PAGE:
What would happen going forward if you lost your ability to work for the remainder of your life?
Would you have the financial means with which to survive? Have you spent years building up your “rainy day” fund? What “fallback” solution do you have in place to get through tough financial times?
These are all questions that you should be able to answer, yet many people simply have no answers for such important matters in their lives. As a result, major financial dilemmas can creep up on them in a hurry, leaving some with nowhere to turn.
So, have you invested in your financial future?
Put the Funds in Motion
For starters, take the time now (not when you are in a pinch) to see where you stand financially.
Look at the following if you reside in North America to see what is most applicable to your financial needs:
- Resources – What are your current and projected financial resources whether you live in the States or Canada? Will you be getting an inheritance of any sort down the road? Are you in a relationship where you are both working full-time or is it just your income that you two essentially rely on? About how many more years can you and/or your spouse expect to work? Have you taken advantage of a company-sponsored retirement plan? These are all topics that you should have an answer for in order to better secure your current and financial future;
- IRA – Have you been setting aside money in a regular or Roth IRA? The two best-known of the IRAs available, the former is tax-deferred as you put money in it, with taxes being taken out when you start minimal withdrawal of money (you must begin taking funds out at age 70 ½). Meantime, there is no age when you must start taking money out of a Roth IRA; however that IRA is grown with after-tax dollars, so you do not get taxed when you begin pulling funds from it. Once you’ve reached the age of 59 ½, you are allowed to take out funds from the Roth IRA minus any penalties. Just like purchasing life insurance, having a retirement vehicle or two in place for not only your well-being but that of your family makes sense;
- 401K’s – With a 401K, you can build up your investments through your employer. Unfortunately, too many employees miss out on the opportunity to participate in such workplace plans, plans that are even better when the employer matches a portion of the money the employee is investing (essentially this is free cash from your place of employment). If you are over the age of 50, you can put additional money in as you are essentially “catching up” in the race to fund your retirement. Another item to keep in mind is that you don’t necessarily have to be a full-time worker to become involved in a company 401K, so check with your company if they offer such opportunities in the event you work there part-time;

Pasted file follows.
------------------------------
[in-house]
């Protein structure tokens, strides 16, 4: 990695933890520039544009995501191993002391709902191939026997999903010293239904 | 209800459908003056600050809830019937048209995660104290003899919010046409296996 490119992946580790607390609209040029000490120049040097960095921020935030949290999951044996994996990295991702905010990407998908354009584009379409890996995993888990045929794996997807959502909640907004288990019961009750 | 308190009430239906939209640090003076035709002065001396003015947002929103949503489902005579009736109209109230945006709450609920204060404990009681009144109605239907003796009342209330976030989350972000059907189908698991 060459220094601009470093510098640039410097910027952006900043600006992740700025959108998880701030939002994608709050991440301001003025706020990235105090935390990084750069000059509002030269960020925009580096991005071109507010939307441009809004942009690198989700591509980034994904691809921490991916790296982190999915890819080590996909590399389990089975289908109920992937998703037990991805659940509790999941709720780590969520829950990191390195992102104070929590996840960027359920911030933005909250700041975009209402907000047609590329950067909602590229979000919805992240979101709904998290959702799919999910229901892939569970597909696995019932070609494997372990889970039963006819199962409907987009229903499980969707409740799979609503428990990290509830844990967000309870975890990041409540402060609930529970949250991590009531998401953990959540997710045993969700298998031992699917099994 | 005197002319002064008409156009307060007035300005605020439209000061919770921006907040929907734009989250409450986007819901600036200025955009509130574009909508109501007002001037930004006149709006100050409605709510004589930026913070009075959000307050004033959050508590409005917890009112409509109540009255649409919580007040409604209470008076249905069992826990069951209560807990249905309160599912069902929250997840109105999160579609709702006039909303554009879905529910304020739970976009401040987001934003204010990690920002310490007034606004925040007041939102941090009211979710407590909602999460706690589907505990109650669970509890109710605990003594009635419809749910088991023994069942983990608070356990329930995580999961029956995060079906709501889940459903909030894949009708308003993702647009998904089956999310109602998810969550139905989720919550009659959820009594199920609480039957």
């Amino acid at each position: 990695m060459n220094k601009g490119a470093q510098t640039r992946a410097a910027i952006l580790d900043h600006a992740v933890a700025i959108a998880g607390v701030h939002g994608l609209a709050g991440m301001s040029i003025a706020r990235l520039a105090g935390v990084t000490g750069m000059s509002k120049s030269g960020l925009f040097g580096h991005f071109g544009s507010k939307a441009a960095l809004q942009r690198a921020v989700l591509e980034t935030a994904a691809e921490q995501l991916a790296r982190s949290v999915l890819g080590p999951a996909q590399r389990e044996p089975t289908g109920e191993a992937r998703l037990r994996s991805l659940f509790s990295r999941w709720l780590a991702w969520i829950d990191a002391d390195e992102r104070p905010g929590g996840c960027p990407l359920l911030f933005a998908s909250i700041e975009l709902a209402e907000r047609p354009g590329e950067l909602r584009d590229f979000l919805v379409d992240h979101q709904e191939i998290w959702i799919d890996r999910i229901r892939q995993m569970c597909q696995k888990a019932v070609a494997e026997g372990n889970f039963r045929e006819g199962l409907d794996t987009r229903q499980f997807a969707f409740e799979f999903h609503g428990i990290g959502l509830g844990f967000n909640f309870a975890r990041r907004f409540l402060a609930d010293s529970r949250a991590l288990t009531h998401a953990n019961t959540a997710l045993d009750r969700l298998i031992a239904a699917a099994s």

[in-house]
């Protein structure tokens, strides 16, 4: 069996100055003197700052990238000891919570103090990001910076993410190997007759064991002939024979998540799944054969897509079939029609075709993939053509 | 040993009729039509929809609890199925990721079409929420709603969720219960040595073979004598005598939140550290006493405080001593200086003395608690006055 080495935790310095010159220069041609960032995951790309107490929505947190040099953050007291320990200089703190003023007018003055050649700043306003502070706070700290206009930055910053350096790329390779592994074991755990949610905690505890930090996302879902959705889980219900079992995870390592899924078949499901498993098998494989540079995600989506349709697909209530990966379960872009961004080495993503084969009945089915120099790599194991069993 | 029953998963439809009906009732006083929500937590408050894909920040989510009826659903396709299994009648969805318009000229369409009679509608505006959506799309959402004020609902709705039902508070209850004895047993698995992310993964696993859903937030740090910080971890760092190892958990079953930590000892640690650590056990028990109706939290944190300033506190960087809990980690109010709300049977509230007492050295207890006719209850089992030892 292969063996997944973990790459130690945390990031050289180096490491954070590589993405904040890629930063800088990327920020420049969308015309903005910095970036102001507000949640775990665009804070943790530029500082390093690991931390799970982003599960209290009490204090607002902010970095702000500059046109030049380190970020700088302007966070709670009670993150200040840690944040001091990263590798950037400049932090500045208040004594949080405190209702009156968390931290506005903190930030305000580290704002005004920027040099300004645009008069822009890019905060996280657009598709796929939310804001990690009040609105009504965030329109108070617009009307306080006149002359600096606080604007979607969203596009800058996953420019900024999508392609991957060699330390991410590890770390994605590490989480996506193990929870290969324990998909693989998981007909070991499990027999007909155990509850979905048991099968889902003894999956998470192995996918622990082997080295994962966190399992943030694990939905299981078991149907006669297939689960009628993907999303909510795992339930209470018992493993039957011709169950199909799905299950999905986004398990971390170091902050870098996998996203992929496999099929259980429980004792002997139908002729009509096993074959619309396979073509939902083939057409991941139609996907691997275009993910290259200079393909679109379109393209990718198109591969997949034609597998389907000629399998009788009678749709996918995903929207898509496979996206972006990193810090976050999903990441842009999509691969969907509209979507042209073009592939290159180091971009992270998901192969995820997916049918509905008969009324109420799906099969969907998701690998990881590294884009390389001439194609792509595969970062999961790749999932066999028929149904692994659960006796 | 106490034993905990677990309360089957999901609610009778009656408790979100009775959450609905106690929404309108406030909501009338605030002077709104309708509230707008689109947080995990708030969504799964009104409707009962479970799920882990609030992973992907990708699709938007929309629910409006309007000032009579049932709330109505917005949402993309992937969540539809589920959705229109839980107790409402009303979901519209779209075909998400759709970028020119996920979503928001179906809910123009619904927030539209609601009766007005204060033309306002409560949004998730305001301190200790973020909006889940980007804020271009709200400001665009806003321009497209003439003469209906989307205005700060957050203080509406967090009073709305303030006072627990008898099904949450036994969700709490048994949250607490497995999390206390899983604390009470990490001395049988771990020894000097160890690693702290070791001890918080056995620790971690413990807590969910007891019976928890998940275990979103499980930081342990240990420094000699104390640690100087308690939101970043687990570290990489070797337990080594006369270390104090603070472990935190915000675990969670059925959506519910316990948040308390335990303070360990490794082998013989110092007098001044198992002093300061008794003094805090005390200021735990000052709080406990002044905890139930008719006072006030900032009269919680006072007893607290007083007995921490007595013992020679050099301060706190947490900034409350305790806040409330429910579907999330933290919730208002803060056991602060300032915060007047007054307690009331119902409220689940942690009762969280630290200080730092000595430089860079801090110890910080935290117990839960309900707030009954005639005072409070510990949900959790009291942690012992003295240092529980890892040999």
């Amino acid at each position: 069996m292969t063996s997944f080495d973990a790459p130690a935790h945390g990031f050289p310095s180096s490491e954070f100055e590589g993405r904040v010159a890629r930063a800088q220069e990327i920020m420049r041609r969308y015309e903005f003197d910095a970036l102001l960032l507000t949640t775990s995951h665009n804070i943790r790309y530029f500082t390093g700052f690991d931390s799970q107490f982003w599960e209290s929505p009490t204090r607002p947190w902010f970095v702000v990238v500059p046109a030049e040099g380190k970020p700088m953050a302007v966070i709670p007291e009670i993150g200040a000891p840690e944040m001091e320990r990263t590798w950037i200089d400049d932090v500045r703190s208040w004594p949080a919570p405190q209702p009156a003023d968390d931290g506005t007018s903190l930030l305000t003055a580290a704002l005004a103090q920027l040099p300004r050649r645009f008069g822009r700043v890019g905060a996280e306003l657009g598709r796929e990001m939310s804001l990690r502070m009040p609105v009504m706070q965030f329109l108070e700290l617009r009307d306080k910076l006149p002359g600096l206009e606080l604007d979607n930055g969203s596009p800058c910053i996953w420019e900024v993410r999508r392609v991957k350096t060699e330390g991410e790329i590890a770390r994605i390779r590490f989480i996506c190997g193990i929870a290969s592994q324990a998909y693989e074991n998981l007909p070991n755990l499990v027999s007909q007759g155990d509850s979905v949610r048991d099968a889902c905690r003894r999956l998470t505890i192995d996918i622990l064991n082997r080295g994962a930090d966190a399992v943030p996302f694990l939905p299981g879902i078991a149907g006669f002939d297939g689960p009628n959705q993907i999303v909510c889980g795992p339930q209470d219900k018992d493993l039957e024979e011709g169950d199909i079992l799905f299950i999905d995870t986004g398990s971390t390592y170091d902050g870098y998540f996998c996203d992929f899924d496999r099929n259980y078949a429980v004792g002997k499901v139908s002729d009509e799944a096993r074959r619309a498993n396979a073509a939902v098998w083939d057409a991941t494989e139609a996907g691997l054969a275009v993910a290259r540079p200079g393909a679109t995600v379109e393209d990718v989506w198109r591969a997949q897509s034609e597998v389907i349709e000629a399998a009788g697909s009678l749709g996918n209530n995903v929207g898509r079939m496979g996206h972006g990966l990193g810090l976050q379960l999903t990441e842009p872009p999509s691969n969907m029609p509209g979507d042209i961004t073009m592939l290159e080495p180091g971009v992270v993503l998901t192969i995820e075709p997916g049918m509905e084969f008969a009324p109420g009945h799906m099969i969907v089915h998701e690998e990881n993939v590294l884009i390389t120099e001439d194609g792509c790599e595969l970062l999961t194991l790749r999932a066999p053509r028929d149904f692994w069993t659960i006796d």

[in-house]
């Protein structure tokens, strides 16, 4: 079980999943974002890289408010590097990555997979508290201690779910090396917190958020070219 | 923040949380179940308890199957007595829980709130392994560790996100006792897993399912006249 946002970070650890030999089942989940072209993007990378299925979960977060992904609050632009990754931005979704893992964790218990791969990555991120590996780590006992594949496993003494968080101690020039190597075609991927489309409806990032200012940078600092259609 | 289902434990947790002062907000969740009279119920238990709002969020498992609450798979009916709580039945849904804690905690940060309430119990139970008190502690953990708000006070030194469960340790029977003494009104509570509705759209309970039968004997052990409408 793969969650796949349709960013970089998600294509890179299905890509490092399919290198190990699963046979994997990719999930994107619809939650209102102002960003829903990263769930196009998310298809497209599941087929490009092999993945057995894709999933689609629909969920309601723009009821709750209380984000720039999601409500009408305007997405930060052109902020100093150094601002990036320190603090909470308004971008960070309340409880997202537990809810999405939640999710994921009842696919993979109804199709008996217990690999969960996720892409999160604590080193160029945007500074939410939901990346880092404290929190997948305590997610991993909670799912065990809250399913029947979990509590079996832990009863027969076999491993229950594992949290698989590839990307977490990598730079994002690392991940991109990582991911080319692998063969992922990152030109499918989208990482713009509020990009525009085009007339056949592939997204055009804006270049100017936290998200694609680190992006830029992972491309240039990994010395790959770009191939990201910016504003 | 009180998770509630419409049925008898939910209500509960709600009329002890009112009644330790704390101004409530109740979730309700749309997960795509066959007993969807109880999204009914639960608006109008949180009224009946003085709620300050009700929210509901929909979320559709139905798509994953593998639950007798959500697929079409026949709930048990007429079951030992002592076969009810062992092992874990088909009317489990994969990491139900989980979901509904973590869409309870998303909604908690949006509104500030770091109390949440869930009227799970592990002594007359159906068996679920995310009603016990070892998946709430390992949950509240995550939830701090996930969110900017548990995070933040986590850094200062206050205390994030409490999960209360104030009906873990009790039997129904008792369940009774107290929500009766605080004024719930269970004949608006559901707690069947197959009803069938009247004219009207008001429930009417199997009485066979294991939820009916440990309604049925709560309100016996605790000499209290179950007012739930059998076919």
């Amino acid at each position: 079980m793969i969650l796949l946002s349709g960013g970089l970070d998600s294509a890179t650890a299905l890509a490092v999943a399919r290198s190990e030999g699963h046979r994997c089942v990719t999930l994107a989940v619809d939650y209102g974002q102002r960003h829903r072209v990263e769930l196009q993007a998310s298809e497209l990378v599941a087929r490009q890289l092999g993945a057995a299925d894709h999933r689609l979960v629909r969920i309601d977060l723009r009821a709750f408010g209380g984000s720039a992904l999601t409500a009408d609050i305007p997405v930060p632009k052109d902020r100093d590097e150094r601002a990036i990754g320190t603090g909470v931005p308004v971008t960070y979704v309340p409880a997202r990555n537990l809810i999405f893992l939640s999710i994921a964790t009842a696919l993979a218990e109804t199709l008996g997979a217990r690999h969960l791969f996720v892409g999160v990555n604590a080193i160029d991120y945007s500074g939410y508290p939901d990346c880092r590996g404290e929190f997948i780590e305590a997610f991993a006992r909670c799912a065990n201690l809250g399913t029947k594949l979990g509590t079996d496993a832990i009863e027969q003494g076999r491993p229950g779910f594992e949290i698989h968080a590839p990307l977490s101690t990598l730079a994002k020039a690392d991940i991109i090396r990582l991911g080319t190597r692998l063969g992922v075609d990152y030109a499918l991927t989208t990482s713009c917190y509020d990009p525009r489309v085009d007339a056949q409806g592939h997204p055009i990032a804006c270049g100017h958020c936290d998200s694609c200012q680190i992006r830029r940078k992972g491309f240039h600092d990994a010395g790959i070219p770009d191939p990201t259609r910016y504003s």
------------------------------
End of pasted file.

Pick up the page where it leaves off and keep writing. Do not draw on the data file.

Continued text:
- RESP’s – With a registered education savings plan (for Canadian residents) you can put away funds for a child’s education when they reach the post-secondary level. The money earned over time grows at a tax-deferred rate. It is important to keep in mind that the plan ends no later than when the individual it was taken out for turns 35.
Many Factors at Play
As you might imagine, there are many factors at play when it comes to determining your best financial scenarios.
The most important factor to remember is not making any rash decisions when it comes to your financial well-being.
Undoubtedly, changes will occur in both your professional and personal lives over time, so be able to adjust and plan accordingly.
That said starting sooner rather than later to plan for retirement no matter where you reside is a smart thing.
When you have a plan in place to manage your financial future (and take action if things go bad) is of the utmost importance.
Lastly, talk with family, friends and co-workers as to the choices they’ve made or will be making in their financial plans.
Getting feedback from them can be of great benefit to you as you invest in your financial future today.